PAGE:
As with his financial and maritime interests at the harvest feast, Manderly’s argument to the rest of the North to be Rickon’s regent would be a strong one. Manderly remains the wealthiest lord in the North by a large margin, with vaults still “full of silver”. Militarily, Manderly commands more heavy horse than any other northern lord, even after the losses of the war, and has been building a secret fleet on the White Knife as well. Moreover, by bringing Rickon back to the North and helping to overthrow the Boltons, Manderly would display his loyalty to the Starks. Most importantly of all, should Davos succeed, Manderly would have in his possession Rickon Stark himself, only remaining trueborn son of Lord Eddard able to make a claim. The lords of the North – those still extant, at least – would be hard pressed to name a better candidate for overseeing Rickon’s regency – exactly as Manderly desires.
Manderly and Menshikov
To point to a real-world parallel to the potential Manderly regency, we can look to an extraordinary individual of imperial Russia: Alexander Menshikov. Born of modest origins, Menshikov rose through his wit and ambition to become the close confidante and strong executive of Peter the Great. Given princely titles and high administrative offices, Meshikov continually increased his powers during Peter’s reign (although falling out of favor multiple times for charges of corruption). Menshikov’s true parallel to Lord Manderly, however, began at the great Emperor’s death.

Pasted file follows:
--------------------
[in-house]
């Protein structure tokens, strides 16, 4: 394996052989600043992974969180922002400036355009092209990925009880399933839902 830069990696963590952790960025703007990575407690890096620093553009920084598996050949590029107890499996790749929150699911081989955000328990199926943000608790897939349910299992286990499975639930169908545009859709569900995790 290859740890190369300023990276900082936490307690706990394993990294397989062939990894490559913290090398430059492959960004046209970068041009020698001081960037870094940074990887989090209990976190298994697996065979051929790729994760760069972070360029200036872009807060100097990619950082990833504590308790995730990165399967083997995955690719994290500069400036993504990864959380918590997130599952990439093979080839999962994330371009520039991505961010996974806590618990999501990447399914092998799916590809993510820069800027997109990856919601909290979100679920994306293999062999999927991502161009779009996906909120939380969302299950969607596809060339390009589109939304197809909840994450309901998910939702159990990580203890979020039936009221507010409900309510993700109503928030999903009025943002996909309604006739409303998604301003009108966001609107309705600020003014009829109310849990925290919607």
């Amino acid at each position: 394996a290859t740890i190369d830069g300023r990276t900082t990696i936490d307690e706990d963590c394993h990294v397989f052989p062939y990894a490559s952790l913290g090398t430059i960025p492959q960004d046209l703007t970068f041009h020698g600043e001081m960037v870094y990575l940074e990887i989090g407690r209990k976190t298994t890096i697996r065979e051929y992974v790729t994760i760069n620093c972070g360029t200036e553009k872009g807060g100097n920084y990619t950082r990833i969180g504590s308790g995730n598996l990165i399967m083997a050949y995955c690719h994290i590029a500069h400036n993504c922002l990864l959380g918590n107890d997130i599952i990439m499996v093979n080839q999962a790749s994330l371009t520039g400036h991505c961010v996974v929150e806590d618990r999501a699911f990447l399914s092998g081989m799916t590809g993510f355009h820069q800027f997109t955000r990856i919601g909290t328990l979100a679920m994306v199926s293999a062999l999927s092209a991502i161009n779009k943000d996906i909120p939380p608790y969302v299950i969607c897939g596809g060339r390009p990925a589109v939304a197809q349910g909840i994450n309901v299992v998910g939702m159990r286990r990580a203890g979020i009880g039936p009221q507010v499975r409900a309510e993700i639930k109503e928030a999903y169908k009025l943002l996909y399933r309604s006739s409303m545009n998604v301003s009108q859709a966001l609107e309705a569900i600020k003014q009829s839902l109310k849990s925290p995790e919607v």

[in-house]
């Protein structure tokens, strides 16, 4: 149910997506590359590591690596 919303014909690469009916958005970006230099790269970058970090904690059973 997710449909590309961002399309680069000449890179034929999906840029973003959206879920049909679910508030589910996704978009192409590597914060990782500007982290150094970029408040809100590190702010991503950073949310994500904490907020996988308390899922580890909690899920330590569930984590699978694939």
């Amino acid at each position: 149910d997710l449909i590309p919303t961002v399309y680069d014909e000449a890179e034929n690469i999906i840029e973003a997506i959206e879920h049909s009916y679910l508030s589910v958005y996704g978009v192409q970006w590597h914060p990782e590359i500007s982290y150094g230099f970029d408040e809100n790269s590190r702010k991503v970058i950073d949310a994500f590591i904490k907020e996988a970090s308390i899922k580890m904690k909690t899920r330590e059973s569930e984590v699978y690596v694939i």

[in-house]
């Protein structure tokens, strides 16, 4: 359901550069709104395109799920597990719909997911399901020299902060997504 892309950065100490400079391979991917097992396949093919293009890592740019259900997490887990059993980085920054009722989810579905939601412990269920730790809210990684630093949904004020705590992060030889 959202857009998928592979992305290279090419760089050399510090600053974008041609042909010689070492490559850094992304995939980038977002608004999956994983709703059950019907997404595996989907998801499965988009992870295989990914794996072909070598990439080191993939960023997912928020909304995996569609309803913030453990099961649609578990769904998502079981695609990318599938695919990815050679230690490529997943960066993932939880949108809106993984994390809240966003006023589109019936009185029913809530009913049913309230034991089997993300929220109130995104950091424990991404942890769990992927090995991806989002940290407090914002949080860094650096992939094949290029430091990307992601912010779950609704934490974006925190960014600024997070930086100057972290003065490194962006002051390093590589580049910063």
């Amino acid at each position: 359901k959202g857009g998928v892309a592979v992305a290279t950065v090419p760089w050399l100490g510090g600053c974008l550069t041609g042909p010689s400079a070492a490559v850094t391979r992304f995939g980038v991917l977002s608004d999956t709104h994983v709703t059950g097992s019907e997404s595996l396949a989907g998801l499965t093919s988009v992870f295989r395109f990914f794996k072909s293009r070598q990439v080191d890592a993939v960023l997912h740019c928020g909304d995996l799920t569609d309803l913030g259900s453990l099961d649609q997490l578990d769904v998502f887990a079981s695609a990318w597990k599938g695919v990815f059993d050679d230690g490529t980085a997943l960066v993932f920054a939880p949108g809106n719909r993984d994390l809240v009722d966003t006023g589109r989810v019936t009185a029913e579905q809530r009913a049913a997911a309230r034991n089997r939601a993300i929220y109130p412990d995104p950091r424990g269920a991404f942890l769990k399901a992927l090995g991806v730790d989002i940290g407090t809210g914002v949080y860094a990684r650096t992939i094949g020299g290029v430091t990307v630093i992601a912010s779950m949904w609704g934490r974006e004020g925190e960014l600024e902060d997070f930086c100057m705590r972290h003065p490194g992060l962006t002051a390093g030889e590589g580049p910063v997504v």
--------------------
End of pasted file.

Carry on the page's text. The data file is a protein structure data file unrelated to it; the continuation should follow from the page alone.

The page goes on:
When he died, Peter was survived by four immediate family members: his wife, Catherine; his daughters, Elizabeth and Anne; and his grandson, Peter. Unfortunately for these individuals, Peter had left unclear who should wear the crown after his death. Organizing a coup among the guards regiments, which favored Catherine, he had Peter’s wife named Catherine I, Empress of All Russia, in 1725. However, when Catherine herself grew ill, the same succession question arose.
In the middle of this question was Menshikov. A great favorite of Catherine’s as well as Peter’s, Menshikov had held a powerful role in the Empress’ government, being the virtual dictator of the Russian state. Aware that Russia would more likely follow the male-line heir Peter over either of Peter and Catherine’s daughters, he convinced Catherine to name the young Peter as his heir. Conveniently for Menshikov, young Peter was only 12 when his step-grandmother died, and Menshikov named himself as regent. He had total control not only of the government, but of the young Emperor personally, even issuing orders to the young autocrat. Menshikov also arranged the betrothal of his daughter Maria to young Peter, but he could not control Peter’s own feelings. Like Edward VI, Peter had grown tired of his dictatorial governor, and with a coalition of the old nobility ousted the prince from power and sent him into exile.